Hemp market faces regulatory and insurance-related trials and tribulations

Hemp market faces regulatory and insurance-related trials and tribulations

With the legalization of cannabis in Canada, the market for hemp, a variety of cannabis that has 0.3% THC content or less, has also grown. After October 2018, the plant could legally be used in the production of CBD, which is derived from industrial hemp.

“Whereas before, hemp producers couldn’t flower the product, and they would have to destroy it, they’re now allowed to have flowering heads on the hemp plant. They can then sell it to a cannabis processor that’s licensed by Health Canada to process cannabis, and they can then take those flowering heads and process them for uses such as extracting CBD,” said Sherry Boodram (pictured), CEO of the cannabis regulatory consulting firm CannDelta, and a speaker at the upcoming Cannabis Cover masterclass in Toronto. “That’s a really large market and it provides a great opportunity for hemp growers.”

Nonetheless, hemp and its products are subject to different regulations, and while those have expanded, insurers are still hesitant about providing insurance coverage to hemp growers.

“I think [the regulations are] legitimizing the entire industry as a whole and normalizing it,” said Boodram. “My hope is that eventually insurance companies will feel more comfortable insuring cannabis companies and hemp companies, and the different facets that they may [operate in], because it’s not as clear cut as, you just grow hemp and that’s all you do – there are a lot of different things you could do with the plant itself. I think it’s important to normalize it and help people understand the different activities that could be done within the industry, and that they may need to be insured differently, depending on the level of risk and the supply chain.”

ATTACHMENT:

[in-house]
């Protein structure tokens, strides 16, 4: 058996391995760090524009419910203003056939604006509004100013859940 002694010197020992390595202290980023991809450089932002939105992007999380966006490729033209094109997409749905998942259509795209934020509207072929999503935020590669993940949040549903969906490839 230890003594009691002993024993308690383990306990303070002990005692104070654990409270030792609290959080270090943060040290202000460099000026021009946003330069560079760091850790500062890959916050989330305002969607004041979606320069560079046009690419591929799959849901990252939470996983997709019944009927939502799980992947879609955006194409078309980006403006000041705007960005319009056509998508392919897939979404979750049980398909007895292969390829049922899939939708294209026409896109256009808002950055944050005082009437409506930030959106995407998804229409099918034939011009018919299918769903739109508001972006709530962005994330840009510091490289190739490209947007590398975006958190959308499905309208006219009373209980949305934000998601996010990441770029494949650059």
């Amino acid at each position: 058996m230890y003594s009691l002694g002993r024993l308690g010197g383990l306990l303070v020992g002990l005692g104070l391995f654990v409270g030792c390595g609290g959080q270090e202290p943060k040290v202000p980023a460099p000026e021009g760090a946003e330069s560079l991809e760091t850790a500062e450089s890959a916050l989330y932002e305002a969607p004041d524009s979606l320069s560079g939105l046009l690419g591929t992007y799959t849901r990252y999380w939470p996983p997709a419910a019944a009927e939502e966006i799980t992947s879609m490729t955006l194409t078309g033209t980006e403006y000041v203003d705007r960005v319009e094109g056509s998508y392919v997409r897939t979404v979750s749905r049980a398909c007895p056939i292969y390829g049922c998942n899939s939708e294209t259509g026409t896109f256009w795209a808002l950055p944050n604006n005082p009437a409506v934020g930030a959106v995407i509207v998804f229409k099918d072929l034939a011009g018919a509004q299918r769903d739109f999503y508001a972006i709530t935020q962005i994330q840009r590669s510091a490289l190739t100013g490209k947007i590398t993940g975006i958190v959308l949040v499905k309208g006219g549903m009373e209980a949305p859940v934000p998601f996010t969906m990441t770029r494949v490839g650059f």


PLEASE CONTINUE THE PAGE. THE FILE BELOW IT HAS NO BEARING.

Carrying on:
For insurance professionals, building awareness around the hemp industry and more broadly, the various applications of the cannabis plant, is key if they’re interested in stepping into this emerging insurance business – and the upcoming Cannabis Cover masterclass will be a great venue to do that.

“I think education is lacking in this space in general. There aren’t very many ways to get information and it’s not as simple as reading regulations – Health Canada doesn’t make things very clear on their website,” said Boodram, adding that Cannabis Cover “is a forum to learn, discuss, and present different scenarios, so that they can see different things that may happen, and issues that hemp farmers and cannabis processors may be facing, and then hopefully be able to fill in some of the gaps that insurance may not cover or may not even consider at this point in time.”